Bad for OSS/FS? Certainly no evidence that proprietary will save us!
Posted Sep 17, 2003 18:31 UTC (Wed) by dwheeler
Parent article: Remotely exploitable sendmail vulnerability
Any vulnerability in an OSS/FS product - or a proprietary product -
is too many.
I hope that some day such reports will be rare.
However, that day is not now, and I think you're failing to
keep things in perspective when comparing the security
problems of OSS/FS programs with proprietary programs.
Yes, these remote vulnerabilities in Sendmail and OpenSSH are bad.
However, neither are mandatory system services, they're easy to
stop/patch/restart without rebooting, and in many distributions
(such as Red Hat's) neither are enabled by default.
Compare this with the proprietary world:
nearly EVERY recent Windows system is vulnerable to the RPC vulnerabilities, and after all the effort to patch it, another
set was found in essentially the same subsystem.
And how about the mega-viruses?
Microsoft still enables unnecessary services, fails
to firewall each system by default, still sends around
salt-less passwords, and so on, so that they're "insecure by default".
And we all pay for it.
Take a look at
the Qualsys Vulnerability RV10 (Real-Time Top Ten Vulnerabilities)
On September 17, 2003 it reports these as the
Microsoft IIS CGI Filename Decode Error Vulnerability CVE-2001-0333
Microsoft Index Server and Indexing Service ISAPI
Extension Buffer Overflow Vulnerability CVE-2001-0500
Microsoft IIS Malformed HTR Request Buffer Overflow Vulnerability CVE-2002-0071
Apache Chunked-Encoding Memory Corruption Vulnerability CVE-2002-0392
Microsoft Windows DCOM RPCSS Service Vulnerabilities CAN-2003-0528
Microsoft Windows 2000 IIS WebDAV Buffer Overflow Vulnerability CAN-2003-0109
Sendmail Address Prescan Possible Memory Corruption Vulnerability CAN-2003-0161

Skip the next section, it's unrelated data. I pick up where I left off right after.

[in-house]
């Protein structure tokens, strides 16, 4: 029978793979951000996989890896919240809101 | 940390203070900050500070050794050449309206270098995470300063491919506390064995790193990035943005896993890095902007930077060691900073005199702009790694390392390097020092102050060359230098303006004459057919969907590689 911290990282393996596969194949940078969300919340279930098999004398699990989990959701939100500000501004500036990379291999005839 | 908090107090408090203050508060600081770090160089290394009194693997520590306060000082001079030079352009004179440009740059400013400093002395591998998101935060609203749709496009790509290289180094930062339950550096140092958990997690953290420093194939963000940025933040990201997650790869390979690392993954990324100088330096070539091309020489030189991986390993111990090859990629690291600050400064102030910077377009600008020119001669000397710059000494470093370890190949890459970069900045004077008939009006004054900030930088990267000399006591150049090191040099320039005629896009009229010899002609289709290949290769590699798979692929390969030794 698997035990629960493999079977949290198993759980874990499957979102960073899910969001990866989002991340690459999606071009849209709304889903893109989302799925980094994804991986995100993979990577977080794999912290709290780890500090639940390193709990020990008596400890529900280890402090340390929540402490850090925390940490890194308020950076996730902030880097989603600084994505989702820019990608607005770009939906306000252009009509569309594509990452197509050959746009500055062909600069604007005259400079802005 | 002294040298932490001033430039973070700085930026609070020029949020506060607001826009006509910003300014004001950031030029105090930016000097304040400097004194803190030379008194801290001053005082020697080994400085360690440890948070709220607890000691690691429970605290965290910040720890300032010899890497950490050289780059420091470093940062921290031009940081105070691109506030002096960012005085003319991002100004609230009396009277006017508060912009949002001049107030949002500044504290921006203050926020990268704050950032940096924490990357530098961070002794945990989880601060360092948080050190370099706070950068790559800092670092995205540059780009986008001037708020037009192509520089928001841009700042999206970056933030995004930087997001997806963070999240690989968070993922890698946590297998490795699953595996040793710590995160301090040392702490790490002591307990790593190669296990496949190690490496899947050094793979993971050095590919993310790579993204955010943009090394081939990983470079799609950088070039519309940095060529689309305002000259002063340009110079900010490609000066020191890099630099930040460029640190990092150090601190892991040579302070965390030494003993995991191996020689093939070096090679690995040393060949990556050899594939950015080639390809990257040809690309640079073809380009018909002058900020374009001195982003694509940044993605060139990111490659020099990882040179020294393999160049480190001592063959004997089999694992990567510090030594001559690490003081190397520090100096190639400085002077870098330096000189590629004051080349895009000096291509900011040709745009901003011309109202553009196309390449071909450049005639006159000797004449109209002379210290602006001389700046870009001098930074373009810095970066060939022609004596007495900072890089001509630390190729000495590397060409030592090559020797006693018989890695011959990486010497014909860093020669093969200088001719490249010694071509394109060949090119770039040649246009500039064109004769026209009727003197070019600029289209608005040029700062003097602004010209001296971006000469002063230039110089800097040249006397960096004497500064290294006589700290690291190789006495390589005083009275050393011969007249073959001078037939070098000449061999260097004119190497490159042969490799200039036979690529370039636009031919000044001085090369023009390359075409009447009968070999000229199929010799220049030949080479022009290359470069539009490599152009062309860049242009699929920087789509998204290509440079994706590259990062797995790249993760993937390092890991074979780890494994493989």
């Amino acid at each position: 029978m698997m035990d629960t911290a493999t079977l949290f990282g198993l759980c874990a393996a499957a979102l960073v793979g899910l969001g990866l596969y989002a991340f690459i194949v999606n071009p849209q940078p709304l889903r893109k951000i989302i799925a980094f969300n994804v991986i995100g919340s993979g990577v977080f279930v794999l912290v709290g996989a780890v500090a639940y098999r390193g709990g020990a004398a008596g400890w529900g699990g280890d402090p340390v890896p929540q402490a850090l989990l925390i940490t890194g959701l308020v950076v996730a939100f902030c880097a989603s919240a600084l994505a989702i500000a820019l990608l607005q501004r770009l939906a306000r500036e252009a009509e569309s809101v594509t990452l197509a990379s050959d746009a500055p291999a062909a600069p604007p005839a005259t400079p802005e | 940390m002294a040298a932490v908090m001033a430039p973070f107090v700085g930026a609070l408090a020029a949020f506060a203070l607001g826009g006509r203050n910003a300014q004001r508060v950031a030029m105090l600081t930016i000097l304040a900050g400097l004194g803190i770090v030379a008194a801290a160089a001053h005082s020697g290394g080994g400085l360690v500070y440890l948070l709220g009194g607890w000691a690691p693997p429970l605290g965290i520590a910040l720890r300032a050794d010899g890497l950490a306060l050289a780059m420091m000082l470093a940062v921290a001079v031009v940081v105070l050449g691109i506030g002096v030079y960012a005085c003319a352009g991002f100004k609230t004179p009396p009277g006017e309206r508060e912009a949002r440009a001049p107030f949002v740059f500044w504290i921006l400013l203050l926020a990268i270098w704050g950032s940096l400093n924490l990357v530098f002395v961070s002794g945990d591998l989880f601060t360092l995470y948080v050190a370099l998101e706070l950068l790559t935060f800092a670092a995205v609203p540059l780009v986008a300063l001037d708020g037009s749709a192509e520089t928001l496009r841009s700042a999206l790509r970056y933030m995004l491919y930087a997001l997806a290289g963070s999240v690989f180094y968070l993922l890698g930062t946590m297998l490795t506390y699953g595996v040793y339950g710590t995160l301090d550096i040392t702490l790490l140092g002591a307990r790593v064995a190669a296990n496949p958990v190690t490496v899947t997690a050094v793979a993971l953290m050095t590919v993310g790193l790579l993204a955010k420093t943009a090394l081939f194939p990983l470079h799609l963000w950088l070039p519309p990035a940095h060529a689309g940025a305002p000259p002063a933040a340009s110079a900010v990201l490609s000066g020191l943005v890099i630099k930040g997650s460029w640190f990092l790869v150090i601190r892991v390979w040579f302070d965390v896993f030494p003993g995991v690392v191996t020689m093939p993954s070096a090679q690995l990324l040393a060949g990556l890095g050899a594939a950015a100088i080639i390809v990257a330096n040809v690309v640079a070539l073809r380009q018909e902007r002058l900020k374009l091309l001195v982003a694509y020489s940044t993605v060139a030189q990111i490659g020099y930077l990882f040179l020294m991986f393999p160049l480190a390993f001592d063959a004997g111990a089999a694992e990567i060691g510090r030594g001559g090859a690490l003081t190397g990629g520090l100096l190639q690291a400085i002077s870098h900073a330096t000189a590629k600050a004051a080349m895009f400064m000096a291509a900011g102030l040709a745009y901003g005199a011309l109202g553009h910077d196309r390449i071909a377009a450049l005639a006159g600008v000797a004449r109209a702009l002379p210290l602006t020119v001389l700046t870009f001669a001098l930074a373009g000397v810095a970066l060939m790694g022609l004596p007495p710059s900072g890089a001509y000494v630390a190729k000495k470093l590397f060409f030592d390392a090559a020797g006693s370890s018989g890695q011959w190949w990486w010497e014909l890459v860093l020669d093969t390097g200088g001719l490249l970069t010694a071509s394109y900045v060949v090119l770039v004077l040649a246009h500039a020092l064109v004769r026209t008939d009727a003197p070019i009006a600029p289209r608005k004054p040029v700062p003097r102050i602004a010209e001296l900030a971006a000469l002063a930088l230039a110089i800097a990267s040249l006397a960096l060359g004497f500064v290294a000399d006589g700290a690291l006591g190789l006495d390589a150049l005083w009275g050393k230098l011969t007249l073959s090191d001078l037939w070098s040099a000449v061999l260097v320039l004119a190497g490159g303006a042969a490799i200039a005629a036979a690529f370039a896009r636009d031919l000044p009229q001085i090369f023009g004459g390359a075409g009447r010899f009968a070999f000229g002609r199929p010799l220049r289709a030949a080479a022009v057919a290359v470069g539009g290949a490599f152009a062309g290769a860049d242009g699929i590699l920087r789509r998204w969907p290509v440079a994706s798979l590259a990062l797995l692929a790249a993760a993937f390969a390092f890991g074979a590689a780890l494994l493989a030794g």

Microsoft Windows DCOM RPC Interface Buffer Overrun Vulnerability CAN-2003-0352
SSL Server Has SSLv2 Enabled Vulnerability No CVE assigned
Writeable SNMP Information No CVE assigned
The last 2 don't seem to be specific to OSS/FS or proprietary programs.
6 of the remaining 8 are unique to Microsoft (proprietary).
Heck, 4 are specific to IIS, and Apache has twice the market penetration in the same market according to Netcraft statistics.
And that's not including the many viruses that are endemic
to Microsoft Outlook users.
Only 2 of the 8 are OSS/FS (Apache and Sendmail).
Yes, this is just a snapshot, and really slightly delayed because
it takes time to write detectors for new problems.
But I think there's good evidence that this week is not
a worse week for OSS/FS compared to proprietary.
Indeed, it looks like proprietary's doing worse this week.
Yes, the OSS/FS vulnerabilities announced are bad.. but it's not
like you can run to the #1 proprietary vendor (Microsoft) for cover.
And I hate to say it, but Sendmail has an abysmal security record.
I recommend that people switch to something else for a while
for security reasons, until we can be more confident in it.
Postfix is a popular (and good) OSS/FS alternative, with a better record.
Indeed, there are lots of MTA alternatives, which is good -
as long as you're not relying on proprietary extensions, you can
quickly switch to a more secure product.
Being able to switch away from a product is a good thing.
The notion that a particular development approach makes developers
immune from flaws is absurd.
But it's certainly worthwhile looking at a particular product's
track record and saying, "is this worth depending on? what are
There's an old joke: 2 men in the woods are surprised by an
attacking bear. One ties his shoes, and the other says,
"Why bother? The bear can outrun us!". The first man says,
"I don't have to outrun the bear - I just have to outrun you."
I would like all software developers (OSS/FS and proprietary)
to think about trying to "outrun the other guy" in terms of their
Our world would quickly become a more secure place.
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